Obesity Discrimination?

obesity discriminationObesity discrimination in the workplace? After 15 years on the job, a California woman began having problems. She says the issues all revolved around a new manager with a nasty temperament and his disdain for her and her oversized body.

Obesity Discrimination – Cornell’s Story

As a college co-ed, Ketryn Cornell got a job as a lifeguard at the Berkeley Tennis Club, a revered tennis facility that has been the host of many a celebrity tennis star over the years.  

Over time, Cornell tried her hand in a number of positions at the club. She struggled with weight gain, and ultimately found she was not able to walk much farther than one mile or to stand in place longer than about an hour. Severe obesity was impacting her life and her health. 15 years after starting as a lifeguard at the luxury club, it would begin to affect her job.

New Manager Does Not Play Nice

When a new general manager was hired, Cornell claims he targeted her for her size, and deliberately humiliated her by ordering a work uniform that was several sizes too small. But that was not the end of it. Her manager pointed out that Cornell ought to consider getting weight-loss surgery, and told her she was not a “good fit” for the club.

Furthermore, when Cornell complained that a fit, young co-worker was making more money than Cornell was, the manager conceded that the petite woman was “a good fit.”


Ultimately, this story ended like many such cases do – with Cornell’s termination. The manager claimed that Cornell was surreptitiously attempting to record a board meeting one evening at the club. He used the accusation as the basis for firing her.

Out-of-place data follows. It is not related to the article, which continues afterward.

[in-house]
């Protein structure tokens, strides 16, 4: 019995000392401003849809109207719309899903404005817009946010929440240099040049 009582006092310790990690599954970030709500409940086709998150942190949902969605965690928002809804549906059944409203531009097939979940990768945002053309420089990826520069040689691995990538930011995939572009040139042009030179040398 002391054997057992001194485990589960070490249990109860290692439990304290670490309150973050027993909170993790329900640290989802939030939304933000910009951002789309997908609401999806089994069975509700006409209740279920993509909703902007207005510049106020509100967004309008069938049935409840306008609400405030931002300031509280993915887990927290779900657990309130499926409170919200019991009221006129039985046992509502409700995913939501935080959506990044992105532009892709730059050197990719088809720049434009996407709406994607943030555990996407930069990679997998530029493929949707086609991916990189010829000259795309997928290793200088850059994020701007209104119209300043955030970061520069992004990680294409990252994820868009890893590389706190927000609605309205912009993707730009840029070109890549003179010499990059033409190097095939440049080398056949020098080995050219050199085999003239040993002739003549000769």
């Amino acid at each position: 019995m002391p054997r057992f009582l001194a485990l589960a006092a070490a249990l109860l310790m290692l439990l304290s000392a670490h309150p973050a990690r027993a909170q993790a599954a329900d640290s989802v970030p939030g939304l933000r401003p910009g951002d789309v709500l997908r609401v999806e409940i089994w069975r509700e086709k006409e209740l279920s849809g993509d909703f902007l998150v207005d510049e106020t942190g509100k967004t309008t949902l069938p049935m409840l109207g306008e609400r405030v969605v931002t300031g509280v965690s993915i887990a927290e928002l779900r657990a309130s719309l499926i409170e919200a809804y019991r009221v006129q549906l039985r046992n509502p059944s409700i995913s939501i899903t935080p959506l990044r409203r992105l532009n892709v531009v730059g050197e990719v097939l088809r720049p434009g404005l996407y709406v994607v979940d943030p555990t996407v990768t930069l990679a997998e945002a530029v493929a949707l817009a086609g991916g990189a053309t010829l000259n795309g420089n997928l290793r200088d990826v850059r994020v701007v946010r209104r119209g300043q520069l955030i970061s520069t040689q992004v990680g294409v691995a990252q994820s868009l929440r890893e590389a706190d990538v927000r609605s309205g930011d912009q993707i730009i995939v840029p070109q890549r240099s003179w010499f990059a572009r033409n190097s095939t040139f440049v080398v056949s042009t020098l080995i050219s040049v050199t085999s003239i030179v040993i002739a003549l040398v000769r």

Obesity Discrimination – The Lawsuit

Cornell was having none of that, and quickly filed a suit claiming discrimination based on her disability (obesity), harassment, retaliation, and wrongful termination. The case was thrown out of court on a summary judgment motion, but the discrimination and harassment rulings were reversed on appeal.  

What Does it all Mean?

To prove obesity discrimination, Cornell will still be required to prove that her obesity constitutes a disability as a result of a physiological cause, and she will now have the opportunity to show that the manager’s explanation for her termination was bogus, and simply a ploy to get rid of her. Additionally, she will be able to put forth her evidence that the manager’s behaviors were predicated by malice, resulting in her wrongful discharge. [Read more…]

Disabled Employees Rights

Disabled EmployeesDisabled employees facing discrimination. If you or a loved one has experienced workplace discrimination due to a disability, it is indefensible. When one employee with emphysema, asthma, and chronic obstructive pulmonary disease (COPD) requested accommodations in order to complete necessary tasks on the job, the company responded by discharging that employee. That act of dismissal has resulted in a lawsuit against that San Francisco company, InsideUp. If you have experienced workplace discrimination due to a disability, a local employment attorney may be able to help.

Disabled Employees and Federal ADA Regulations

The Americans with Disabilities Act (ADA) protects the civil rights of people with disabilities.  The law addresses all aspects of public life, ranging from school and employment to transportation and dining out. Essentially, the law ensures that people with disabilities have the same opportunities and rights as people without disabilities. Title I of the ADA deals specifically with employment.

Employment Opportunities

This piece of the ADA calls for employers to provide opportunities and benefits to people with disabilities that are equivalent to the opportunities and benefits of their non-disabled counterparts. Additionally, reasonable accommodations and/or modifications must be provided to employees when essential to help the employee perform necessary functions of the job.

Disabled Employees and Reasonable Accommodations